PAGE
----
Of the 30 years that she has been married, Sunita Malik has spent only five years living with her husband. A Central Reserve Police Force personnel, her husband has been posted most of the time in non-family stations facing the risk of life and limb, whether it was in Jammu and Kashmir, the North East, Naxalite areas in Andhra Pradesh or deployed in Sri Lanka as part of the Indian peace keeping force. It is not just the daily anxiety and tension of her husband’s safety that she has to cope with, she says, but also taking care of her in-laws, her two children, her son in Class 12 and her daughter pursuing a B.Com degree.
“Tension hi tension hai,” says Sunita. “It becomes more difficult when children are in higher classes because they need guidance from their father, then the tension of taking decisions without the husband by your side.”
Dhanpati, whose CRPF husband too has been away from home most of their married life says, “We have to keep track of the news all the time and if there is tension in the area our husbands are posted at, there is no end to worrying, life seems to stop at such times.”
This is not the story of only Sunita or Dhanpati, but of every family of security personnel whether they are serving the CRPF, the Border Security Force or other forces.
Both Sunita and Dhanpati, however say that while life is not easy, the inbuilt system within the fraternity of the force is of great help.
Rajul Tiwari, a counsellor with the CRPF Public School in Delhi’s Rohini area, however, feels there is need for stress management not only for the CRPF personnel who have to spend most of their lives away from their families, sometimes in extreme climate conditions and difficult terrains facing threat of death and injury, but also for their children and spouses.
The first thing that is required says Rajul, is acceptance by the wives that their husbands are going to be away from home and they will have to learn to cope both with stress and workload. Secondly, they need to be taught life skills to manage the house as well as earn extra income so that in case of an eventuality, they are able to stand on their feet. There is need to counsel the children as well on how they can become independent and even help their mother and other elderly members of the family. “There is a need for constant interaction because sometimes simply letting out bottled-up feelings and emotions can be of great help,” says Rajul. The chief executive council member of the CRPF Wives Welfare Association, Dr Anjali Nirmal says that in all the 32 Group Commands, branch associations are working to help CRPF families. They try and get them necessary medical assistance, organise recreational events on a weekly basis, teach them vocational skills such as tailoring, knitting, a beautician’s course or bee keeping.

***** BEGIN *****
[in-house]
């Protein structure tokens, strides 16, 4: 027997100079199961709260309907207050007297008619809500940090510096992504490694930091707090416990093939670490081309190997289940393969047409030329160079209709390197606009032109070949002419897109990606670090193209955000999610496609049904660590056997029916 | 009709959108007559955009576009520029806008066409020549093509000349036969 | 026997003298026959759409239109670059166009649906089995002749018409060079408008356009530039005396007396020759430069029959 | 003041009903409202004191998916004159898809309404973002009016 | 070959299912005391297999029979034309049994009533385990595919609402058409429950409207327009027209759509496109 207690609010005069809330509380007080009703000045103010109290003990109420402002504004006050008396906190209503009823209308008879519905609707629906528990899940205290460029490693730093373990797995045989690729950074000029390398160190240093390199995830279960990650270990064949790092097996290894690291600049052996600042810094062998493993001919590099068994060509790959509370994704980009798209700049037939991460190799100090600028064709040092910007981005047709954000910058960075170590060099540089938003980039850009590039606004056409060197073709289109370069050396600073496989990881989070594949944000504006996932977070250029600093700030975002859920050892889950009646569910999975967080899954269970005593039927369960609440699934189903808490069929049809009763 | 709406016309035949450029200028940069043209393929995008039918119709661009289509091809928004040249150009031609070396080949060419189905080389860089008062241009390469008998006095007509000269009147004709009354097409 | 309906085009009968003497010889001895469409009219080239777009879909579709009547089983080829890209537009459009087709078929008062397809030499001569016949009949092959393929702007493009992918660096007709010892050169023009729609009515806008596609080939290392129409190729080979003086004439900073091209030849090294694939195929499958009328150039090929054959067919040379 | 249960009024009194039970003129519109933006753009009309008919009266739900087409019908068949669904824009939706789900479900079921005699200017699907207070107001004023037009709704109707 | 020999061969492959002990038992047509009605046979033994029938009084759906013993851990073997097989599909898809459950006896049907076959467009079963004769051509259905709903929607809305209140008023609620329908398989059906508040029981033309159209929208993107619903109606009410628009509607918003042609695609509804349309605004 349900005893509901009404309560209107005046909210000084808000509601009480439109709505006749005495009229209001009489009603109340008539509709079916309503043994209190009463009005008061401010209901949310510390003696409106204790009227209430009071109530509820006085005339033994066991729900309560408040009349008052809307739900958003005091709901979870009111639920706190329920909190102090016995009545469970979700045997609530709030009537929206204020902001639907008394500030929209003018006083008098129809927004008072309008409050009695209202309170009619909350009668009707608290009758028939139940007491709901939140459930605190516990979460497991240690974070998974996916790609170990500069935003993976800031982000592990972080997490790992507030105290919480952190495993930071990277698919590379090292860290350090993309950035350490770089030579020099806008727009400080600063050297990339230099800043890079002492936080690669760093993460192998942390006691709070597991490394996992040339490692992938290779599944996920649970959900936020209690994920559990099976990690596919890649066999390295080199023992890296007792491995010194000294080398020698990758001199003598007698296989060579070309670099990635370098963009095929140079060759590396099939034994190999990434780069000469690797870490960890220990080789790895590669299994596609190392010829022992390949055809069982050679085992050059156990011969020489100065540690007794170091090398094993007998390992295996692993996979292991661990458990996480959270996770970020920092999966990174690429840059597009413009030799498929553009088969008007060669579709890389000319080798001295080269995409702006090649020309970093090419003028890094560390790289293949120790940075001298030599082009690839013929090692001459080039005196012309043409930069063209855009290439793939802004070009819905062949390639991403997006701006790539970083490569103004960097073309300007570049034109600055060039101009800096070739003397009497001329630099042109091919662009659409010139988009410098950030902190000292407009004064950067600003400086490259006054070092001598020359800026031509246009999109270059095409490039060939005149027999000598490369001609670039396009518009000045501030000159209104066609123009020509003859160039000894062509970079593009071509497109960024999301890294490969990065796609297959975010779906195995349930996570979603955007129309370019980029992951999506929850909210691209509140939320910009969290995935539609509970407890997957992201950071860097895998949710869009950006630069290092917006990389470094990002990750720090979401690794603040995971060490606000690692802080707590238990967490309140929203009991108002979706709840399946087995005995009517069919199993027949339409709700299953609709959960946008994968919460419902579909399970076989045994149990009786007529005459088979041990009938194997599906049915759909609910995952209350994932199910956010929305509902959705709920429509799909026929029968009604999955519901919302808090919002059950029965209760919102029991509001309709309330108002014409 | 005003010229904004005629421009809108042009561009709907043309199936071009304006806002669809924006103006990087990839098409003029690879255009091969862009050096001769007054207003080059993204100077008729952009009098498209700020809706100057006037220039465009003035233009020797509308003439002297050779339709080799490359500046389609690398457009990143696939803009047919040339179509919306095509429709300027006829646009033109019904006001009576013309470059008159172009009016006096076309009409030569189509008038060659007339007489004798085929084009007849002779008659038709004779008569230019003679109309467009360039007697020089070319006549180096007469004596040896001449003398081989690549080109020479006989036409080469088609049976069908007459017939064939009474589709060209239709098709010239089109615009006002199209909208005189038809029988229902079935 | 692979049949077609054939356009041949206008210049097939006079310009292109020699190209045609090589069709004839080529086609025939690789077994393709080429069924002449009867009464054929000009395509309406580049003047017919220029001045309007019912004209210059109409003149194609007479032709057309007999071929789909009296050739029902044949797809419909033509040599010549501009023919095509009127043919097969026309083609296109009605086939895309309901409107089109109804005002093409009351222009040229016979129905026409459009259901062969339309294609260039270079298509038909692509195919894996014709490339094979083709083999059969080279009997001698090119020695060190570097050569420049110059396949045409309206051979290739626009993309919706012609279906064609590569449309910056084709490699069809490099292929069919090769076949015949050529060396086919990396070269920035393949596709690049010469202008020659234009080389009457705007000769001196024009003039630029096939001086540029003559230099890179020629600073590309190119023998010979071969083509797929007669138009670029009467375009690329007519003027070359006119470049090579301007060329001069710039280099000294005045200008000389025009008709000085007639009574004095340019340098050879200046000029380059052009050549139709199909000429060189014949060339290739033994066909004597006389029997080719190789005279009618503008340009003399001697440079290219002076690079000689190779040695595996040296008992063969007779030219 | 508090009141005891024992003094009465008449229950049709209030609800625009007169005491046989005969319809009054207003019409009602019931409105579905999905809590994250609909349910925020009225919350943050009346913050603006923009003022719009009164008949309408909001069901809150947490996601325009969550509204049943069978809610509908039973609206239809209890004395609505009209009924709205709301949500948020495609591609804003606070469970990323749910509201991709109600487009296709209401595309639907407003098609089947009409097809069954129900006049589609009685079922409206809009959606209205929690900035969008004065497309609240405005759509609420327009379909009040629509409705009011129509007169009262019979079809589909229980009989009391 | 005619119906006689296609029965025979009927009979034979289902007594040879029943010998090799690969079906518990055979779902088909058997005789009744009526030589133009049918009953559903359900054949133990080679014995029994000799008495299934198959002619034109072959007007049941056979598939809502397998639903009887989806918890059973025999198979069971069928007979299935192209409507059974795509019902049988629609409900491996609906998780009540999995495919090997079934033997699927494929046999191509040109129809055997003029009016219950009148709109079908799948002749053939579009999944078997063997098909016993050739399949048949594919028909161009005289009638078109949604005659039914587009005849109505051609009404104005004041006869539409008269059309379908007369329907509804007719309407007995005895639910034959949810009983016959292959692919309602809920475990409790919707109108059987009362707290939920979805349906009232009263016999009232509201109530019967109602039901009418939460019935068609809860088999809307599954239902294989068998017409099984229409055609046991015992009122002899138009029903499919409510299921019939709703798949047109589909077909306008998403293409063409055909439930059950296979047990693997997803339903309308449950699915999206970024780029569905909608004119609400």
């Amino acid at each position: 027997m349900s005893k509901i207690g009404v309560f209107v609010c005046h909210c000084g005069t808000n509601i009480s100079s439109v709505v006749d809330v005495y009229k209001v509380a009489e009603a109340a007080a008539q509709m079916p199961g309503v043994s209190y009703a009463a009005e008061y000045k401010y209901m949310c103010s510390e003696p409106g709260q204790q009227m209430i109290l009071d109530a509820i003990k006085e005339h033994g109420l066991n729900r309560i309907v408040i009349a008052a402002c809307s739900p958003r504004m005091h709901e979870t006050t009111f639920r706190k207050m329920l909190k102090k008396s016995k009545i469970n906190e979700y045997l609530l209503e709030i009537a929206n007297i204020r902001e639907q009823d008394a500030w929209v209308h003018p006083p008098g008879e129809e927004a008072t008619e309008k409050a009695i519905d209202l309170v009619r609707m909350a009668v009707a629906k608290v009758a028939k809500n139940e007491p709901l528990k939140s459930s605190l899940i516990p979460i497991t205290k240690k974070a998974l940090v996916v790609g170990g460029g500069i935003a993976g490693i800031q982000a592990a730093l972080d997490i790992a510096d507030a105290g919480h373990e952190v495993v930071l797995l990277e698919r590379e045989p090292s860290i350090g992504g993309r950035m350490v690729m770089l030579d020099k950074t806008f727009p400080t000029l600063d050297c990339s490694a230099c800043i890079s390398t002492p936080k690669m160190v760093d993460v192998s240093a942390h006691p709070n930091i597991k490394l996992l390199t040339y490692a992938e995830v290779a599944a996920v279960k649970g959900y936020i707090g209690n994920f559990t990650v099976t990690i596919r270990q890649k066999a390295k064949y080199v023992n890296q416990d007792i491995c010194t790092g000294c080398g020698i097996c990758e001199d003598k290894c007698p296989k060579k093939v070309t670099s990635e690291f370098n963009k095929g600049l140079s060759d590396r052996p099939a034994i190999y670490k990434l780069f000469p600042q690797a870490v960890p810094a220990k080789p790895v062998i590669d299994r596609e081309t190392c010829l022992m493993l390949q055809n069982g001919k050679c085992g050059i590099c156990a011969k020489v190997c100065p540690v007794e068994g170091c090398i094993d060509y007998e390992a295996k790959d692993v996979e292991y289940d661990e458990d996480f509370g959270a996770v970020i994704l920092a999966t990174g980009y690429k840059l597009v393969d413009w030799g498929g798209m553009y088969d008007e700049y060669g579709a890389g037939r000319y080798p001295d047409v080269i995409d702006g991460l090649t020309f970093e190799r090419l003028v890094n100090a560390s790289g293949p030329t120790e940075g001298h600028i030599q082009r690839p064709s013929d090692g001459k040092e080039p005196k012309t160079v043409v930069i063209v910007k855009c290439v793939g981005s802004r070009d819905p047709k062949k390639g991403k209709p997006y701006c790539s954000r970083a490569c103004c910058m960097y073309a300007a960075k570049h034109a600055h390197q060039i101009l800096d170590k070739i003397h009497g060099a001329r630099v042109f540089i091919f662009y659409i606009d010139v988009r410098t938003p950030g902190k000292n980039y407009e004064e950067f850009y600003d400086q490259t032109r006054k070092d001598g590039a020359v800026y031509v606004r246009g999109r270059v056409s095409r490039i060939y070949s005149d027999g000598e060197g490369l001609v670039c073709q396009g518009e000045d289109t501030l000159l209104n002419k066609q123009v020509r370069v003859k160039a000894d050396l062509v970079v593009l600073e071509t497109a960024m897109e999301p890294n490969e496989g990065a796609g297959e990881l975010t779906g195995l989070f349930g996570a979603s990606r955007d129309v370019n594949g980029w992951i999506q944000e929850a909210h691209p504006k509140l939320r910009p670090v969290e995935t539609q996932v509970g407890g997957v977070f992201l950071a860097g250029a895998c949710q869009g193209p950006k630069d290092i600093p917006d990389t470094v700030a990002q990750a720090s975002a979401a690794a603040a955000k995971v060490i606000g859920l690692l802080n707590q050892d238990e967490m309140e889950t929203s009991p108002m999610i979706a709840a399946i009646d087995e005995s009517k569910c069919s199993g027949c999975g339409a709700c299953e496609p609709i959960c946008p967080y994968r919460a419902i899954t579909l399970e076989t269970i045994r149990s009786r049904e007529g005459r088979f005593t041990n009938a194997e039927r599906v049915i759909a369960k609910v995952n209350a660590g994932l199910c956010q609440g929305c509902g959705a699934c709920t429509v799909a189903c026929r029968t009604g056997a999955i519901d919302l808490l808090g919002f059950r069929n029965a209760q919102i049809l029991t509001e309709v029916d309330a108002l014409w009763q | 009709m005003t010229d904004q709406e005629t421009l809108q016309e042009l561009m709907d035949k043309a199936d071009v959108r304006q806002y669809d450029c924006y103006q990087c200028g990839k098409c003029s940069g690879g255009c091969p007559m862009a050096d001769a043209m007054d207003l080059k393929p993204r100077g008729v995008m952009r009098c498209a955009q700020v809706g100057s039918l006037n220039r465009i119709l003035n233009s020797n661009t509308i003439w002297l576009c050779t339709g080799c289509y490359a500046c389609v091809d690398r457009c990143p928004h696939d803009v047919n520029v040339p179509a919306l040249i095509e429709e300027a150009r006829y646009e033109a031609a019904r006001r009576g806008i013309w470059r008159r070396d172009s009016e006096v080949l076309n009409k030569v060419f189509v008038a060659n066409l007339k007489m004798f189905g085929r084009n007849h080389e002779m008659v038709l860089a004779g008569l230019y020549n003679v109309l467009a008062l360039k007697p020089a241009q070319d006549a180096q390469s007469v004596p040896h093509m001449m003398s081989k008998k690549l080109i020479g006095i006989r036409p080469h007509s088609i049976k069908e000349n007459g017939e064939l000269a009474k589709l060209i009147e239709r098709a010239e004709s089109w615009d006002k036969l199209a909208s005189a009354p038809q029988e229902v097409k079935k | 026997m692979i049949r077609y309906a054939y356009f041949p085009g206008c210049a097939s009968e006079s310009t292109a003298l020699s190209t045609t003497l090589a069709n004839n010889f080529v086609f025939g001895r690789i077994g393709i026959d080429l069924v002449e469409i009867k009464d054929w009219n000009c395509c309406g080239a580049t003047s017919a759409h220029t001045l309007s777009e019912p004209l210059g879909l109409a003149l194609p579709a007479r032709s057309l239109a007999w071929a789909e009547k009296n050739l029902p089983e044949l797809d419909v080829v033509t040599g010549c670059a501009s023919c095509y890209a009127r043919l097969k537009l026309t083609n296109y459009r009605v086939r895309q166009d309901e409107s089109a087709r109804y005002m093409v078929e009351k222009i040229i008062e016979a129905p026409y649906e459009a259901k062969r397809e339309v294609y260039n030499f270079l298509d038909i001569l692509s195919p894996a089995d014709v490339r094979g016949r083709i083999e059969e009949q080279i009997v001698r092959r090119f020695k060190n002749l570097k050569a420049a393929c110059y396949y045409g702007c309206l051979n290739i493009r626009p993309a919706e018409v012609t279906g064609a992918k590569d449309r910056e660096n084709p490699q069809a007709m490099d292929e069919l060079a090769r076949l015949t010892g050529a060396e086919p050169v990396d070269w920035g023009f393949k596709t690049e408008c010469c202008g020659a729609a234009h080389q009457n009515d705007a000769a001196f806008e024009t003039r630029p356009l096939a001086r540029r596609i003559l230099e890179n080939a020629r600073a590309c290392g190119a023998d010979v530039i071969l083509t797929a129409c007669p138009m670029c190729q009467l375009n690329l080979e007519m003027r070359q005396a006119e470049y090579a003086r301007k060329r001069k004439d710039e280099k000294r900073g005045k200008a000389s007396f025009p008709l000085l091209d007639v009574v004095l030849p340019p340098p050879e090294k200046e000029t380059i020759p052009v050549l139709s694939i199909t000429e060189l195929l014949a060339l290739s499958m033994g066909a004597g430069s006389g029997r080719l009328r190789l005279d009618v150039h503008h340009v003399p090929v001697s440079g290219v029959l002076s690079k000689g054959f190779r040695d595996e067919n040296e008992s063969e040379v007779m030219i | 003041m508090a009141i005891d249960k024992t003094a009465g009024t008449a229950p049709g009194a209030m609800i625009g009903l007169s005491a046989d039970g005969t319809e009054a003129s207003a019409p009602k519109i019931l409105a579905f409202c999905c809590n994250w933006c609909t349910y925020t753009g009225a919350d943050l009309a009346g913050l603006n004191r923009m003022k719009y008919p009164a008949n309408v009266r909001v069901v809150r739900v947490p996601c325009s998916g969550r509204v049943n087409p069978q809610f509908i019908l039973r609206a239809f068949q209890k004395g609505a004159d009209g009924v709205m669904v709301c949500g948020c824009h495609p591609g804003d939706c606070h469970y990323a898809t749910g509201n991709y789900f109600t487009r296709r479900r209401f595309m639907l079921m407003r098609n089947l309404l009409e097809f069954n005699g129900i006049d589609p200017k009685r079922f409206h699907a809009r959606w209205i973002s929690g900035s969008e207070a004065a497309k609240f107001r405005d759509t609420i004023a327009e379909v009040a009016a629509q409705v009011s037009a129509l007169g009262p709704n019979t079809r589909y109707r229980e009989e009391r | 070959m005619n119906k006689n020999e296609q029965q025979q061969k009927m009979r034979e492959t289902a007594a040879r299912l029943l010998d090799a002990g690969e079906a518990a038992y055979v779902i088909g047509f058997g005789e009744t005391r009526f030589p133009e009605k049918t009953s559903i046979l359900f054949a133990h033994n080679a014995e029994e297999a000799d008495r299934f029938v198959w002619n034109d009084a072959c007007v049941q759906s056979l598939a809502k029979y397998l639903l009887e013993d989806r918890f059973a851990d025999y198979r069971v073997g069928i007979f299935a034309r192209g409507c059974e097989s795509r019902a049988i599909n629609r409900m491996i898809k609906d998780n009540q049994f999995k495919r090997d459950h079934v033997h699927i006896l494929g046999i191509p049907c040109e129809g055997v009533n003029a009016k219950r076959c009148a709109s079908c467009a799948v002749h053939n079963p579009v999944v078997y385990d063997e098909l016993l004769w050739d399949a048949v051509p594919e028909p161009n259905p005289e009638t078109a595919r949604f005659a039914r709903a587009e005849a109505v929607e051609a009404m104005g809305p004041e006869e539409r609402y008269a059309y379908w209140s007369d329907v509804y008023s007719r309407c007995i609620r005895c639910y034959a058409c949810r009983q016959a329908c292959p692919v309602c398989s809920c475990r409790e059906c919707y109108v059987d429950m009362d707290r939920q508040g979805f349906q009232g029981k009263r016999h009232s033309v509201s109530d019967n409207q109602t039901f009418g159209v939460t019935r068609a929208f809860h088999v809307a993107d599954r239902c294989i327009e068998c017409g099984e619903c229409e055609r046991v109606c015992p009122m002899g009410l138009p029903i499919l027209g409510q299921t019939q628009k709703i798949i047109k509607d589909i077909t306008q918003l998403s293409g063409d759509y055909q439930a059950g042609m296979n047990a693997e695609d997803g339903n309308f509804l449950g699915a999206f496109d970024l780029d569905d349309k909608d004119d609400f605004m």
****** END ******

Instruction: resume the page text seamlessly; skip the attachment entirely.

“The idea is to keep them busy and involved, create a warm and congenial atmosphere for them and at the same time help them earn extra money.” Recently, some of their products were showcased in a three-day annual exhibition-cum-sale in Delhi.
Anjali’s husband is also in the CRPF. She says her husband remained incommunicado for nine days fighting insurgency in Chhattisgarh’s jungles during his tenure as Inspector General Cobra and she herself went through hell thinking about his safety. “But we all have to take things in our stride and be prepared to face every situation.”